Economic Times, India
India turns wiser on bilateral trade pacts
Times News Network
21 June 2007
Just two bilateral free-trade pacts behind it and a handful of them under negotiation, India has turned wiser. India and Thailand have come to differ on how to progress the 2004-born free-trade arrangement between them. New Delhi wants further liberalisation to happen simultaneously on trade in goods, services and investment.
Thailand, on the other hand, would like India to liberalise trade in goods first and then consider other areas. The divergent positions have brought the talks to an impasse so much so that government officials say they don’t expect FTA to be finalised during Thai premier General Surayud Chulanont’s visit to the country starting June 26.
A similar hardening of Indian position is obvious in respect of many other trade liberalisation negotiations (FTAs, PTAs or CECA as they are variously termed). The case of the proposed FTA/CECA with Asean is no different - the pact won’t be signed in July, the earliest possible conclusion of the talks appears to be the next Asean-plus-one summit in November.
The underlying principle of India’s new stance is clear. India’s manufacturing capability compares variously with its potential free-trade partners sans invariable advantage. Many segments of the domestic manufacturing industry need to gear up and acquire competitive strength to take on tax-free imports.
But in services, the country’s comparative advantage is real and universal and span many sectors, from health and tourism to law and accounting. Also, India needs to be agog in attracting large amounts of foreign investments to spur its manufacturing and services industries, with concomitant gains for the agriculture. In short, free trade in goods is not India’s priority while entering into these agreements.
India’s position is influenced by its early harvest scheme experience with Thailand and the not-so-heartening outcome of its FTA with Sri Lanka. Thailand, which used to run a deficit in its trade with India, almost abruptly wrested a $140-million trade surplus in 2005-06, even before tariffs on 82 items covered under the scheme were brought to zero in September last.
Government circles now admit that India should have done its homework before committing itself to FTAs and CECAs. It was not that the country did not undertake studies before taking the obligations. There had been joint study groups (JSG) with every potential FTA partner country.
But these were superficial and tended to make intuitive rather than empirical conclusions. JSG projected trade increases which, when reviewed with the knowledge of ground reality, were found to be overstatement. That the industry was not let to partake in these studies made them prone to error.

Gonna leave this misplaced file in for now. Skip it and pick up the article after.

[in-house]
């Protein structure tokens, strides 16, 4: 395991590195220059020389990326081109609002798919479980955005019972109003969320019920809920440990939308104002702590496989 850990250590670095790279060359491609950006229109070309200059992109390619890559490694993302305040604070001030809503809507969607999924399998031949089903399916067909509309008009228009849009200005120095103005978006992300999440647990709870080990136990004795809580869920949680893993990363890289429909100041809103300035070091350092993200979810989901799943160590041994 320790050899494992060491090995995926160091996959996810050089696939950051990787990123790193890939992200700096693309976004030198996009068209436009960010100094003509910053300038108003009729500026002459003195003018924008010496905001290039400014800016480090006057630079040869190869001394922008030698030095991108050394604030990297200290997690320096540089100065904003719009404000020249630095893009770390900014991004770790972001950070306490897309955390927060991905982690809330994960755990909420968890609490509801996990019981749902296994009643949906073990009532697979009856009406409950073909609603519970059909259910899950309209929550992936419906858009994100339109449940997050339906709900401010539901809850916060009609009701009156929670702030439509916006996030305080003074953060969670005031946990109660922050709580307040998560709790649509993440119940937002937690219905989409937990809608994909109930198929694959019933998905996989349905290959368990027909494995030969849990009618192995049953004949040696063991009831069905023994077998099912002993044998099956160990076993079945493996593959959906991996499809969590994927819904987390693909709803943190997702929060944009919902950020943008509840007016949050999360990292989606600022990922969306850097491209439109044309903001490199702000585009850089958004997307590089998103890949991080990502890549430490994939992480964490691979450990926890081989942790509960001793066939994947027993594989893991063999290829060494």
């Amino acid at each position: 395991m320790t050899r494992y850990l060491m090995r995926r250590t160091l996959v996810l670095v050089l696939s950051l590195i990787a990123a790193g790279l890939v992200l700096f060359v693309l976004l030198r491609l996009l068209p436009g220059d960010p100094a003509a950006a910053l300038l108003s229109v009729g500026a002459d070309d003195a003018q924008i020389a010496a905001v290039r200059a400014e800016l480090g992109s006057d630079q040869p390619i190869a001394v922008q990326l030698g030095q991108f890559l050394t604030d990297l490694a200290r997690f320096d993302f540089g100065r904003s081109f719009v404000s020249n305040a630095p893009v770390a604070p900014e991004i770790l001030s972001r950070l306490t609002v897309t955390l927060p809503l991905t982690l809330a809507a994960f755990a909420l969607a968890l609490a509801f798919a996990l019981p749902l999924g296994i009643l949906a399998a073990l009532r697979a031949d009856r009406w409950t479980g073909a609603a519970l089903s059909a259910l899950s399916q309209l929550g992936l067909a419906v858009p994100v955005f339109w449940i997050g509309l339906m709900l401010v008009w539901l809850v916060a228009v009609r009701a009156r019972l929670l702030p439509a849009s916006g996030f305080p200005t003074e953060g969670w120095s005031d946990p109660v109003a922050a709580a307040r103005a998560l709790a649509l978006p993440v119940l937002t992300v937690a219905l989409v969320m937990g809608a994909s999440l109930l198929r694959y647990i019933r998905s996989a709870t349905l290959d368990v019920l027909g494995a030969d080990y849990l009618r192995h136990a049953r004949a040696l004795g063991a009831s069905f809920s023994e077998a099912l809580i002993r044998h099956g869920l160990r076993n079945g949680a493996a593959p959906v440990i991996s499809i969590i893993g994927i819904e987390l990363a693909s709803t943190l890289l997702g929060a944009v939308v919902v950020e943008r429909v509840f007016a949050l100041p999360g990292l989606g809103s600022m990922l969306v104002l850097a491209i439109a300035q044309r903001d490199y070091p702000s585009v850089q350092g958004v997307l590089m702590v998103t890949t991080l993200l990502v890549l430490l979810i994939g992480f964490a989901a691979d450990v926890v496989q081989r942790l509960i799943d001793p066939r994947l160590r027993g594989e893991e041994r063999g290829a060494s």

In fact, the standard FTA format, which lays emphasis on tariff elimination, has become irrelevant. With tariffs being increasingly brought down on a non-preferential basis, the preferential margin one can accord the FTA partner is already minimal.
India stands to gain little from these pacts as most potential partners already brought their applied tariffs to levels lower than India’s. India, however, has some more room left with it for further tariff cuts, especially in the case of farm products. India hardly faces tariff barrier in major export markets, but comes up against non-tariff barriers (NTBs).
It is condescending to call sanitary and phytosanitary measures and technical barriers to trade as NTBs. Bar on movement of professionals or non-recognition of their qualifications are obstacles to expansion of trade in services and cross-country investments. NTBs, however, remain out of the basic FTA framework. This needs immediate correction.
One might ask why India should not use NTBs effectively in its interest? The answer is that bound by the multilateral obligation to give national treatment to all MFN trading partners, it is not in a position to use this tool as much as its main trading partners.
Rigorous enforcement of quality control norms could enrage or even kill many industries in India. If they are spared, then the MFN partner cannot be punished, as that would lead to illegal discrimination. Still, considering the alacrity with which some developed countries, especially the EU, are imposing NTBs on India, weaving NTBs into the FTA frameworks could benefit India.
Many domestic manufacturing industries are, after all, upgrading their standards. Indian negotiators must put ‘services’ upfront during CECA talks. They ought to avoid flip flops to the extent possible. India’s drastic pruning of its original negative list for trade in goods in the FTA talks with Asean was discreditable. Rather, it should have been more honest and realistic.
The US and EU plan trade/economic agreements with other countries in full public glare. The legislative processed prior to ratifying such pacts are truly accommodative in those countries. India’s industry bodies have now volunteered to assist the government during CECA/FTA negotiations.
For instance, CII had said it would like to collaborate with the government to do in-depth, sector-specific analysis to gauge the competitive pressures that the domestic industry comes under due to FTAs. The government should listen to them.